so the line is exhibited in the old copy; and Mr. Malone "considering that one of these sonnets formed entirely on a play on our author's Christian name," seems disposed to regard this conjec

ture as not improbable. But, as Mr. Boswell pointed out, that many other words in these poems were, by the printer's mere caprice, originally printed in Italics and with a capital initial letter, Mr. Chalmers started a proposition, that "the lovely boy" whom Shakspeare addressed was no less a person than our maiden Queen Elizabeth; and it is just possible that he may have had her celibacy indirectly in view, as a popular topic. Mr. Coleridge, on the other hand, conceived that all the sonnets were really addressed to a mistress, and that the expressions of a different import were added as a blind. Even this, however, is but an unsatisfactory conjecture. There certainly is a great similitude between the descriptions of a beautiful but inconstant youth in the Lover's Complaint and in the Sonnets; and these again remind one strongly of passages in the Passionate Pilgrim, and in Venus and Adonis, which were certainly composed at an early period. After all, it is possible that the events alluded to in the sonnets may have been altogether imaginary. Shakspeare was never the inventor of a tale; he seemed to have considered this as a totally immaterial part of his work: all his plays were founded on previous history or romance. His art consisted in diving into the secret recesses of human thoughts and feelings, and bringing them forth in action under any given data of person, place, position, or circumstance. A rude, barbarous chronicle, or bare legend, sufficed for his purpose. Nothing can be more meagre than the British traditions of Lear or the Danish Hamlet: nothing more profoundly philosophic than the picture of insanity produced by filial ingratitude in the old, passionate king; or than the hesitation of the young prince who believes, yet doubts, the supernatural visitation of his murdered father, spurring him on to revenge against the fratricide uncle, and yet checking it against the scarcely less guilty mother. When we see how small a hint sufficed to set in motion that deep sympathy with human nature in all its modifications which Shakspeare possessed in a degree beyond any other writer whose works at present exist, or probably ever have existed, we may think it not unlikely that the fanciful hint of a friend may have originated the sonnets, which, as applied to any conceivable state of facts, appear so inexplicable. Strange as it seems that Shakspeare should have left his authorship of these very singular compositions in doubt, yet even this perhaps may be explained by that disregard of fame which is so peculiar a feature in his character. W. H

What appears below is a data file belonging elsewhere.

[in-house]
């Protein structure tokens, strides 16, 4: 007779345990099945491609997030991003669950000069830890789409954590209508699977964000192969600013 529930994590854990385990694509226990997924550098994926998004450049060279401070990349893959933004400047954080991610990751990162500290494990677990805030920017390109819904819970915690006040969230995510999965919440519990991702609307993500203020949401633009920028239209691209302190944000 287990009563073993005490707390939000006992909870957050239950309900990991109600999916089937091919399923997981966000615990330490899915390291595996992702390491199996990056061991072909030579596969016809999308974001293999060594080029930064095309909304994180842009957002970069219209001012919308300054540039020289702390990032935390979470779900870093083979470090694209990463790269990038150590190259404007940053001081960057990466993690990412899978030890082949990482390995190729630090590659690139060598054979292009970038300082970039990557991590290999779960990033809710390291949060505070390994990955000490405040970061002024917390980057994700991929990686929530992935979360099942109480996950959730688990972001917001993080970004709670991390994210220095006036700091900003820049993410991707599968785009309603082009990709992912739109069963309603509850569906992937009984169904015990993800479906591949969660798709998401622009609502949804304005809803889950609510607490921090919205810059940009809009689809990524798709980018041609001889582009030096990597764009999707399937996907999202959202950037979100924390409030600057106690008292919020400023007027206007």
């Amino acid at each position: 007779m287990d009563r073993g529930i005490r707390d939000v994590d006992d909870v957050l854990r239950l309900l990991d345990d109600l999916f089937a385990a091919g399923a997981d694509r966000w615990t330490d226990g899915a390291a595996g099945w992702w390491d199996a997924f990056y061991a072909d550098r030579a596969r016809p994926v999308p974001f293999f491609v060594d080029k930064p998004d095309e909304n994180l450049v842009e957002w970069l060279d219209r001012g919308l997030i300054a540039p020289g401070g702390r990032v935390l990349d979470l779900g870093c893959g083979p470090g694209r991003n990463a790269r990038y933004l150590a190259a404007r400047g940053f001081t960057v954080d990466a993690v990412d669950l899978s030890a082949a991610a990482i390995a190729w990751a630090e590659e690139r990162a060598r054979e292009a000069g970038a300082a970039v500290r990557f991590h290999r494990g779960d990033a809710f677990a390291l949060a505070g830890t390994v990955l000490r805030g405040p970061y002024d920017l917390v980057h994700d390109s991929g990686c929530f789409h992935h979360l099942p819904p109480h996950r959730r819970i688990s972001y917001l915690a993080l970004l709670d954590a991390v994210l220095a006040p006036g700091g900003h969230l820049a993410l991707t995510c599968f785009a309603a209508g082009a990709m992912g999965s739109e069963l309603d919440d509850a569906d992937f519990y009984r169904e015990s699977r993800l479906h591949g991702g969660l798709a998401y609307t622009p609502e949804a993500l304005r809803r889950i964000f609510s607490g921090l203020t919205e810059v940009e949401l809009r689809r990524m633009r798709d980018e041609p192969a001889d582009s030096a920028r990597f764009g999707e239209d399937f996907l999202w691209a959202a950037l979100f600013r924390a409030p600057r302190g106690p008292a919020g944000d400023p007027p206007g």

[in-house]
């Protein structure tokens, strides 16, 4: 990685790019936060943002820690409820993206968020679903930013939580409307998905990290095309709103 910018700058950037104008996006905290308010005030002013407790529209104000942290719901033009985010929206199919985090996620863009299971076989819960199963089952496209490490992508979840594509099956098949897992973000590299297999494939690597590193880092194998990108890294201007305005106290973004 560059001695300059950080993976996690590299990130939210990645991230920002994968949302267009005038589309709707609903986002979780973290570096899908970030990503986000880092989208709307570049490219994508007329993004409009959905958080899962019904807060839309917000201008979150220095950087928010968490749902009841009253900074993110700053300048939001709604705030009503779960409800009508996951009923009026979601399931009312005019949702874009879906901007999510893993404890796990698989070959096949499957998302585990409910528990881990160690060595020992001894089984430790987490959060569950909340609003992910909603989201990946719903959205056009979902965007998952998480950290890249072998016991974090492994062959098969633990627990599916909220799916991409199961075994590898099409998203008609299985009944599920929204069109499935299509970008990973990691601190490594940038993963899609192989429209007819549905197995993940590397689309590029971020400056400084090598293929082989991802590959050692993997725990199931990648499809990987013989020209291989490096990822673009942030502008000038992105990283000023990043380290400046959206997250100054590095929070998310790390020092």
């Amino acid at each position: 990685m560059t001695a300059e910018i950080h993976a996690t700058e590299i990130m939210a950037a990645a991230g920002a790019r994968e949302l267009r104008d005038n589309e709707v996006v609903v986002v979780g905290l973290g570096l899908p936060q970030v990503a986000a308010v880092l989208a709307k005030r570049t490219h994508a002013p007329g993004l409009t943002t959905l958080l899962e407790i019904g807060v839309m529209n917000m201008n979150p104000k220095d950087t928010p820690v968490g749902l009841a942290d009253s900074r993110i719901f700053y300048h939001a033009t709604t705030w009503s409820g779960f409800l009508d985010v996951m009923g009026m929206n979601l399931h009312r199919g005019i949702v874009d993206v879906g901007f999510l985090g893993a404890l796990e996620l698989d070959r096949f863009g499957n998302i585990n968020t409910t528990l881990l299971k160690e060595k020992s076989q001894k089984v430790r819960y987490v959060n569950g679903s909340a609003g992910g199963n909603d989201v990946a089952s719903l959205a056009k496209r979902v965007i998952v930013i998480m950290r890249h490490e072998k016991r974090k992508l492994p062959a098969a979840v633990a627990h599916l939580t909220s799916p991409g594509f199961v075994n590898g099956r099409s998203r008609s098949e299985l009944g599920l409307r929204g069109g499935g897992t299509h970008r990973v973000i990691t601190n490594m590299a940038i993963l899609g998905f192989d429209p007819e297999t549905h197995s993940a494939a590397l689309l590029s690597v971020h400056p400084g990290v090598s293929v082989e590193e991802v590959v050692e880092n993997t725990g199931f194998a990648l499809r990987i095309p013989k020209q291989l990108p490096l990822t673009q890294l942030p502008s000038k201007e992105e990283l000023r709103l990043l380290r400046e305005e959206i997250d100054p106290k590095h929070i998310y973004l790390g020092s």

FROM fairest creatures we desire increase,*
That thereby beauty's rose might never die,
But as the riper should by time decease,
His tender heir might bear his memory:
But thou, contracted to thine own bright eyes,
Feed'st thy light's flame with self-substantial fuel,
Making a famine where abundance lies,
Thyself thy foe, to thy sweet self too cruel.
Thou that art now the world's fresh ornament,
And only herald to the gaudy spring,
Within thine own bud buriest thy content,
And, tender churl, mak'st waste in niggarding.t
Pity the world, or else this glutton be,
To eat the world's due, by the grave and thee.


When forty winters shall besiege thy brow,
And dig deep trenches in thy beauty's field,
Thy youth's proud livery, so gazed on now,
Will be a tatter'd weed, of small worth held:
Then being ask'd where all thy beauty lies,
Were all the treasure of thy lusty days;
To say, within thine own deep-sunken eyes,
Were an all-eating shame, and thriftless praise.
How much more praise deserved thy beauty's use,
If thou couldst answer, This fair child of mine
Shall sum my count, and make my whole excuse"-
Proving his beauty by succession thine.

This were to be new made, when thou art old,
And see thy blood warm || when thou feel'st it cold. T



Look in thy glass, and tell the face thou viewest:
Now is the time that face should form another;
Whose fresh repair if now thou not renewest,
Thou dost beguile** the world, unbless some mother.tt

* This sonnet seems, in common with the eighteen which follow, to be merely an expansion of the argument of the stanza in Venus and Adonis commencing"Upon the earth's increase why shouldst thou feed?" and which will guide the reader to the general purport of the sonnets themselves. The meaning of particular passages is almost impracticable.

+ I. e. in thy very niggardliness.

t I. e. what is due to the world, both by death and by thyself.

§ (That it is). ** Cheat.

I. e. in thy child. I. e. in thyself. tt I. e. leave some woman unblessed with maternity.